Patti Page may be best known as the woman who sang ‘How Much Is That Doggie In The Window?’ and ‘Tennessee Waltz’ but she was also a frontrunner when it came to using pioneering recording techniques, such as vocal overdubs, which she employed on her single ‘Confess,’ when backing vocalists were unavailable due to a musicians’ strike.
Page – born Clara Ann Fowler in November 8, 1927 – started her musical career when a radio executive heard her sing and asked her to take over a country music show entitled Meet Patti Page, sponsored by Page Milk. She went on to keep the adopted name for the duration of her career. When she broke away from her life on the radio, she toured with Jimmy Joy’s band and was later signed by Mercury Records. Her first hit came in 1950 with ‘With My Eyes Wide Open, I’m Dreaming. Later that year, she hit the big time with ‘Tennessee Waltz,’ selling over 10 million copies. It was widely considered to be one of the earliest crossover hits, spending months on the pop, country and rhythm and blues charts.
Patti Page sings 'Tennessee Waltz'
Her songs, such as the pithy pop of ‘How Much Is That Doggie In The Window’ were considered to be lightweight frippery by the critics but for a post-war USA – it was just the musical relief they were after. She may not have emerged as the country’s most credible artist, but she was certainly one of the most popular and had one of the best sales records.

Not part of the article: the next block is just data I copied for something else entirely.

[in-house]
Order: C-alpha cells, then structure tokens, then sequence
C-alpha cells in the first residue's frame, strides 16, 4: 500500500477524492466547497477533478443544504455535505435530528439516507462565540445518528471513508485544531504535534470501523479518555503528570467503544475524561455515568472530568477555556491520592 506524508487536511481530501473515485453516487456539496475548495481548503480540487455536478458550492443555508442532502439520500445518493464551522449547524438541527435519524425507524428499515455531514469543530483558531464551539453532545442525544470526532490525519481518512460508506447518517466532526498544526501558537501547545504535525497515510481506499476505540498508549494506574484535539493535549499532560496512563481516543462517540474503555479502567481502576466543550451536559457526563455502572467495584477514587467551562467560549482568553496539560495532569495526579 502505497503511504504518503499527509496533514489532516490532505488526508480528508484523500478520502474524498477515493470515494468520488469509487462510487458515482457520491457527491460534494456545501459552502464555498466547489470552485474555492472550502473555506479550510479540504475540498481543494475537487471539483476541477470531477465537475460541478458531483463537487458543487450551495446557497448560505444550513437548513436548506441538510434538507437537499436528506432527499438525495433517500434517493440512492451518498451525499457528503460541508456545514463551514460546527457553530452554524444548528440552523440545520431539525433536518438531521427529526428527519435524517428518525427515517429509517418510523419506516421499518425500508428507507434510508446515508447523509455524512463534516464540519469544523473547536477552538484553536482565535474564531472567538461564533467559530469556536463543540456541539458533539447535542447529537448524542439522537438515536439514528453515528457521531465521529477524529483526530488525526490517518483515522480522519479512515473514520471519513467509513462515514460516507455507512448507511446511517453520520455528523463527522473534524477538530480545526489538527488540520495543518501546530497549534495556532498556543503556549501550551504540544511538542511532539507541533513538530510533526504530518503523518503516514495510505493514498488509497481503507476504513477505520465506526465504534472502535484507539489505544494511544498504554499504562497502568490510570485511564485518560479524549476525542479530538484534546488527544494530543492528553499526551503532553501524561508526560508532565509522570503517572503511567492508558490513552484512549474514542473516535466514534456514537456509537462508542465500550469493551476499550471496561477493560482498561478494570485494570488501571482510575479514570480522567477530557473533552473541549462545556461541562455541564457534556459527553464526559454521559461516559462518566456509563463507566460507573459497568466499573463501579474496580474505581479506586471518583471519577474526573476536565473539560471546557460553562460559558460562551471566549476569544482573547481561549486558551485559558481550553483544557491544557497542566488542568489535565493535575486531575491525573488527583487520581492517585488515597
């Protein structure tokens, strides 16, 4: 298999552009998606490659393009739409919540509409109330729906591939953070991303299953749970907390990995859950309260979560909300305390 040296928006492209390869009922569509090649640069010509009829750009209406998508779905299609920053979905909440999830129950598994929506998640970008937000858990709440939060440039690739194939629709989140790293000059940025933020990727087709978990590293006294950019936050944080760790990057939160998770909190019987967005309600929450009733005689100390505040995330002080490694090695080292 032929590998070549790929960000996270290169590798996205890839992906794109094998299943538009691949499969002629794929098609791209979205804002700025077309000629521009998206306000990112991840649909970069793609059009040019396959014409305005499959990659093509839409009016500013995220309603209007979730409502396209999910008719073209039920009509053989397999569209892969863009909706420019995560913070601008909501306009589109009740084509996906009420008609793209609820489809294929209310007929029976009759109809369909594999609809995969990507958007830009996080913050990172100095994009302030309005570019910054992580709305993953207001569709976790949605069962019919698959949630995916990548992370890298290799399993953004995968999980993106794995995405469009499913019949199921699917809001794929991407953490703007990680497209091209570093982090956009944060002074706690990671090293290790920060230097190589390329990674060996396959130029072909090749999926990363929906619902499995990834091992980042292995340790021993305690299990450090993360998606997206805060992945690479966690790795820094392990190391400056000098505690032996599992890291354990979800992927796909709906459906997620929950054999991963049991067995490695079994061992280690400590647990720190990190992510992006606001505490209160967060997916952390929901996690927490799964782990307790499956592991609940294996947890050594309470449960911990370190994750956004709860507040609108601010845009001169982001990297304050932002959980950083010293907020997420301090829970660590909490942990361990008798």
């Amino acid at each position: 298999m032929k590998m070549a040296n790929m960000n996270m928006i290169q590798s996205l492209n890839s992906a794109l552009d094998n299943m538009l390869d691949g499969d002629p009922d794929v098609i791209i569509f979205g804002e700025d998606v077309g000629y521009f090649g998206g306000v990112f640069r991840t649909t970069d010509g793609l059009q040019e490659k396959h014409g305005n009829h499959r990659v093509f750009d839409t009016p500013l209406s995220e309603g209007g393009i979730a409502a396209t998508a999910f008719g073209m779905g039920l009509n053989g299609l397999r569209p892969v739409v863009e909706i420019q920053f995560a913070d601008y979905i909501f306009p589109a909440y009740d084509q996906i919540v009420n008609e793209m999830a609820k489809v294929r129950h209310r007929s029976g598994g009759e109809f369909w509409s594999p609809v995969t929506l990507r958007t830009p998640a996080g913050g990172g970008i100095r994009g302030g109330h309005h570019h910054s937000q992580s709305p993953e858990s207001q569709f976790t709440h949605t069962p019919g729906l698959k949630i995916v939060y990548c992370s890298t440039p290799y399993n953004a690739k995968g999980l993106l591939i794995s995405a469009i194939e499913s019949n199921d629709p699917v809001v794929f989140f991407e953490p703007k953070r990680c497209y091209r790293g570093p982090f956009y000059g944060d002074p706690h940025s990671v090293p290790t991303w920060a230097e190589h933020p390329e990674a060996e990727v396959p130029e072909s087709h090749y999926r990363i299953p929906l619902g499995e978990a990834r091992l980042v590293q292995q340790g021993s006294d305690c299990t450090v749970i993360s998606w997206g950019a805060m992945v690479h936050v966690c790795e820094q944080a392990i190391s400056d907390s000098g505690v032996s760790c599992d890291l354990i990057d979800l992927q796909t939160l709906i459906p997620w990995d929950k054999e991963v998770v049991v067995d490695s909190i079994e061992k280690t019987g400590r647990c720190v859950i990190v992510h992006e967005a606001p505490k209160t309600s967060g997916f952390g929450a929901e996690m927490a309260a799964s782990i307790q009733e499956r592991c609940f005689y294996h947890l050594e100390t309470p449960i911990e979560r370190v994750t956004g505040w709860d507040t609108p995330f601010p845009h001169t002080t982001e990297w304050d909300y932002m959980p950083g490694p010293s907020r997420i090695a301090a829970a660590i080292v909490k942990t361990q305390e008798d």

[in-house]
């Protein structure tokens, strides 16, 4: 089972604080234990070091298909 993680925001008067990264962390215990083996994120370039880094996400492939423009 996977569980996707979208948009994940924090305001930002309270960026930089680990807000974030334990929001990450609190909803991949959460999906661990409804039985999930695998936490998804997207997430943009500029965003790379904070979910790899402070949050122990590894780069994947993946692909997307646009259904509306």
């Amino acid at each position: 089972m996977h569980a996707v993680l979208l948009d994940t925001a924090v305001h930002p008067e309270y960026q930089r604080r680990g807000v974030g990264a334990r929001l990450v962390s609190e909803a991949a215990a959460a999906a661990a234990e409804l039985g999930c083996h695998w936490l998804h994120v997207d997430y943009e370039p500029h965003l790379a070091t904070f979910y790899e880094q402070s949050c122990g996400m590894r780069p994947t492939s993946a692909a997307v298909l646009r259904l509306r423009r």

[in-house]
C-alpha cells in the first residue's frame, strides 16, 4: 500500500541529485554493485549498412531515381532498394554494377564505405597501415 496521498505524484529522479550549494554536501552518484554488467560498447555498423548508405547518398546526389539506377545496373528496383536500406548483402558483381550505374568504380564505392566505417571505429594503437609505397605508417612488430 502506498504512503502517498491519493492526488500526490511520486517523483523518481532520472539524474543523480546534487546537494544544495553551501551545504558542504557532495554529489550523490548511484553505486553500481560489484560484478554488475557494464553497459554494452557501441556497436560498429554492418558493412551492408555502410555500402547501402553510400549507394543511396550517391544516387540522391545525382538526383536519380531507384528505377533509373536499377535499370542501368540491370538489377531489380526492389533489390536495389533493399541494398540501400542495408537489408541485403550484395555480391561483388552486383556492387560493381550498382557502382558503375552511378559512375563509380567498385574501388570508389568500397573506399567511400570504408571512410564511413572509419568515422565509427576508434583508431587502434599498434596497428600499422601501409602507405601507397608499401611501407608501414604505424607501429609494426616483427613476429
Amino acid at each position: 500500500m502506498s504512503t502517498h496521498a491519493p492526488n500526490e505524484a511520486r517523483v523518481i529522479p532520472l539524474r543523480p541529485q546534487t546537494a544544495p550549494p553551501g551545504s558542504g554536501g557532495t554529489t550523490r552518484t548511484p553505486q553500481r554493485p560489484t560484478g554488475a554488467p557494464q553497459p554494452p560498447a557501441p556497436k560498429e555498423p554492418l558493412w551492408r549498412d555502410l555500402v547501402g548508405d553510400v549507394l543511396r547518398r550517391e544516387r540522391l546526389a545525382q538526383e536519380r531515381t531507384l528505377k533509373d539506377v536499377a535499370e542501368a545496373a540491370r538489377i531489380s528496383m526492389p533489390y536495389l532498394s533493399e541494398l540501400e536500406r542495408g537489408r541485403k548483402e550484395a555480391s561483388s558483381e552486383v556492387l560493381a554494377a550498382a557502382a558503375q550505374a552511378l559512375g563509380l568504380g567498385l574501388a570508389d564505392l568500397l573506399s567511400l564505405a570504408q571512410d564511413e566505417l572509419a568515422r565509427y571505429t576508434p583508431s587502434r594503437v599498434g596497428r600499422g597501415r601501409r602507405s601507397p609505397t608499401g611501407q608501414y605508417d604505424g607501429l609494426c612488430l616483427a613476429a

Patti Page sings 'How Much Is That Doggie In The Window?'
Though the beginning of Page’s career came before The Grammy Awards were brought into existence, she did finally earn herself a Grammy in 1999, for the 1997 recording of her Carnegie Hall performance, which celebrated 50 years of performance for Patti. Though her career faded, she remained a performer well into her 70s. Even in the early years of the 21st century, she was performing between 40 and 50 times per year.
Though her star waned, her influence will not; songs like ‘How Much Is That Doggie…’ may not be hailed as a pinnacle of songwriting excellence but that song in particular has etched itself into global consciousness and remained there for decades; where it will undoubtedly remain for years to come. The over-dubbing techniques that she used at a time when she was required to be resourceful, have now become a staple in modern music recording. In fact they are so taken for granted, that there is no longer the need to write such credits as “backing vocals by Patti Page, Patti Page, Patti Page and Patti Page,” as once appeared, as a quirk, on one of her records.
Patti Page sings 'I Love You For Sentimental Reasons'
Page passed away at the age of 85, on January 1, 2013. Her death was confirmed by the Seacrest Village Retirement Communities, reports the New York Times. That same newspaper described her in 1997 by saying “for her fans, beauty and comfort were one and the same.”